What comes to your mind when you hear the term ‘online manipulation’? In the run-up to the EU parliamentary elections at the end of May, you probably think first and foremost of disinformation. But what about technical ways to manipulate voters on the internet? Although they are becoming more and more popular because they are so difficult to recognize and therefore particularly successful, they probably don’t come to mind first. Quite simply because they have not received much public attention so far. Firefox tackles this issue today: The ‘Firefox EU Election Toolkit’ not only provides important background knowledge and tips – designed to be easily understood by non-techies – but also tools to enable independent online research and decision-making.
Manipulation on the web: ‘fake news’ isn’t the main issue (anymore)
Few other topics have been so present in public perception in recent years, so comprehensively discussed in everyday life, news and science, and yet have been demystified as little as disinformation. Also commonly referred to as ‘fake news’, it’s defined as “deliberate disinformation or hoaxes spread via traditional print and broadcast news media or online social media.” Right now, so shortly before the next big elections at the end of May, the topic seems to be bubbling up once more: According to the European Commission’s Eurobarometer, 73 percent of Internet users in Europe are concerned about disinformation in the run-up to the EU parliamentary elections.
However, research also proves: The public debate about disinformation takes place in great detail, which significantly increases awareness of the ‘threat’. The fact that more and more initiatives against disinformation and fact-checking actors have been sprouting up for some time now – and that governments are getting involved, too – may be related to the zeitgeist or connected to individuals’ impression that they are constantly confronted with ‘fake news’ and cannot protect themselves on their own.
It’s important to take action against disinformation. Also, users who research the elections and potential candidates on the Internet, for example, should definitely stay critical and cautious. After all, clumsy disinformation campaigns are still taking place, revealing some of the downsides of a global, always available Internet; and they even come with a wide reach and rapid dissemination. Countless actors, including journalists, scientists and other experts now agree that the impact of disinformation is extremely limited and traditional news is still the primary and reliable source of information. This does not, however, mean that the risk of manipulation has gone away; in fact, we must make sure to stay alert and not close our eyes to new, equally problematic forms of manipulation, which have just been less present in the media and science so far. At Firefox we understand that this may require some support – and we’re happy to provide it today.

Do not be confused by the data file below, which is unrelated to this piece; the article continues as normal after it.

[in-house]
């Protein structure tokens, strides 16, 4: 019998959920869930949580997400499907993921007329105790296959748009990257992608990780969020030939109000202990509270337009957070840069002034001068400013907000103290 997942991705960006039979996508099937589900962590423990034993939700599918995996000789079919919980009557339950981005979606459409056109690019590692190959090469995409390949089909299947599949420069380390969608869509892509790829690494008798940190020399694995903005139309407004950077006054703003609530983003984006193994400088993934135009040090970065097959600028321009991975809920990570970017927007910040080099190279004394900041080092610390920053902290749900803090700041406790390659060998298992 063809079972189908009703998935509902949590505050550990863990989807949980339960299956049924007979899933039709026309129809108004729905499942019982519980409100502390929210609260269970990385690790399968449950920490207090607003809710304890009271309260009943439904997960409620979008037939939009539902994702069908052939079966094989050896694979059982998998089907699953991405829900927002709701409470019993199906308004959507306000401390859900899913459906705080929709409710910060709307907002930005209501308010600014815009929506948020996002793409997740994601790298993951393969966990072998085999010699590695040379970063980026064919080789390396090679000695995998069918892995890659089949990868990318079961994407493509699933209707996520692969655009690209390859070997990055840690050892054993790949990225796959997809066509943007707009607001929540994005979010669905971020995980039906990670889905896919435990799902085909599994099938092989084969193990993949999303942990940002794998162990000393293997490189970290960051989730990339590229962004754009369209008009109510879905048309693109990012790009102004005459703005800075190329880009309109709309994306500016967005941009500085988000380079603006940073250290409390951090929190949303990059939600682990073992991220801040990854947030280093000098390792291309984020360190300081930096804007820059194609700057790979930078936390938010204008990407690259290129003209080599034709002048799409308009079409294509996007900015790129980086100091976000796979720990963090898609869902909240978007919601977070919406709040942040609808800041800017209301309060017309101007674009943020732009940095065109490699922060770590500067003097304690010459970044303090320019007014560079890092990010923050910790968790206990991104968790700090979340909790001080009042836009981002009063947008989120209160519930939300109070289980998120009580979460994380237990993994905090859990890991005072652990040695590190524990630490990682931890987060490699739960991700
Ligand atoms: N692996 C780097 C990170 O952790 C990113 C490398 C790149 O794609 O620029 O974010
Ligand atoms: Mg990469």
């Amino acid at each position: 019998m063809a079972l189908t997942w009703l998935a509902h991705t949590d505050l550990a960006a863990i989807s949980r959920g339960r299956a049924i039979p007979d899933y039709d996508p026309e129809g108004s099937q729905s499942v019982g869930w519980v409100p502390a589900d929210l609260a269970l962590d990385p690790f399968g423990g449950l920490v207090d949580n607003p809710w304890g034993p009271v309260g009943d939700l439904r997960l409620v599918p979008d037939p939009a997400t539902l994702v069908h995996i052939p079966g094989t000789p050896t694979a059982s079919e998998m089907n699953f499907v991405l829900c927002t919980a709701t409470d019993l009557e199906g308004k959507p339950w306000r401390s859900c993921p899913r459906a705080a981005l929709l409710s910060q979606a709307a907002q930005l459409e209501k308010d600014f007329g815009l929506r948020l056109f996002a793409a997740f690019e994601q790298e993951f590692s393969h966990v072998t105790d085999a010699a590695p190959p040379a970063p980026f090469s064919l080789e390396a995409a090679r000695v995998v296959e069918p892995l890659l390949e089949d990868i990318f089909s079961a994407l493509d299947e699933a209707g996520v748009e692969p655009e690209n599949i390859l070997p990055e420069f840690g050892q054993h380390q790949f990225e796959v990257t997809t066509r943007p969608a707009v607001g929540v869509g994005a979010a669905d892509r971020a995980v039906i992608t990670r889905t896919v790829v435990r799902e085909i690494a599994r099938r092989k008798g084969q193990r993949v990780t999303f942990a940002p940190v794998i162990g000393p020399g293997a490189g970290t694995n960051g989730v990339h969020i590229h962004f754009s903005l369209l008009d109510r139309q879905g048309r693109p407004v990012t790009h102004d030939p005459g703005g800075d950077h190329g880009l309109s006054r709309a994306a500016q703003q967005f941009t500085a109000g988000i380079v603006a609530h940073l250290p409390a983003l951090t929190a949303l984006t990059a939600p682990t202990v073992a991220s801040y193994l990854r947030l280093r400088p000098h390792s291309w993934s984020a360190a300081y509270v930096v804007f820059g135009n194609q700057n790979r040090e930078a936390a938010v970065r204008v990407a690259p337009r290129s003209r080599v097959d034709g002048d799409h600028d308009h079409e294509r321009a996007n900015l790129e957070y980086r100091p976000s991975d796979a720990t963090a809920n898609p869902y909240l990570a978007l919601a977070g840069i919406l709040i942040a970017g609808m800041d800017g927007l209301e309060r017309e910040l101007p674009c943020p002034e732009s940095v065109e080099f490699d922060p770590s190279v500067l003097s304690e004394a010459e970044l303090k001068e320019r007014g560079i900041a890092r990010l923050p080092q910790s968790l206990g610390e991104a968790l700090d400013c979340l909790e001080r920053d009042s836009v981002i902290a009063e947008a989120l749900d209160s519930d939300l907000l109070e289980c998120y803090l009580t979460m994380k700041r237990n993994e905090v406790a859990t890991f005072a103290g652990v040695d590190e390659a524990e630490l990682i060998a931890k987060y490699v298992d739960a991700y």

A toolkit for well-informed voters
Tracking has recently been a topic of discussion in the context of intrusive advertising, big data and GDPR. To refresh your memory: When browsing from site to site, users’ personal information may be collected through scripts or widgets on the websites. They’re called trackers. Many people don’t like that user information collected through trackers is used for advertising, often times without people’s knowledge (find more info here). But there’s another issue a lot less people are aware of and which hasn’t been widely discussed so far: User data can also be used for manipulation attempts, micro-targeted at specific groups or individuals. We believe that this needs to change – and in order to make that happen, more people need to hear about it.
Firefox is committed to an open and free Internet that provides access to independent information to everyone. That’s why we’ve created the ‘Firefox EU Elections Toolkit’: a website where users can find out how tracking and opaque online advertising influence their voting behavior and how they can easily protect themselves – through browser add-ons and other tools. Additionally, disinformation and the voting process are well represented on the site. The toolkit is now available online in English, German and French. No previous technical or policy-related knowledge is required. Among other things, the toolkit contains:
- background information on how tracking, opaque election advertising and other questionable online activities affect people on the web, including a short, easy-to-digest video.
- selected information about the EU elections as well as the EU as an institution – only using trustworthy sources.
- browser extensions, checked on and recommended by Firefox, that support independent research and opinion making.
Make an independent choice when it matters the most
Of course, manipulation on the web is not only relevant in times of major political votes. With the forthcoming parliamentary elections, however, we find ourselves in an exceptional situation that calls for practical measures – also because there might be greater interest in the election, the programmes, parties and candidates than in recent years: More and more EU citizens are realizing how important the five-yearly parliamentary election is; the demands on parliamentarians are rising; and last but not least, there are numerous new voters again this May for whom Internet issues play an important role, but who need to find out about the election, its background and consequences.
Firefox wants to make sure that everyone has the chance to make informed choices. That detailed technical knowledge is not mandatory for getting independent information. And that the internet with all of its many advantages and (almost) unlimited possibilities is open and available to everyone, independent from demographics. Firefox fights for you.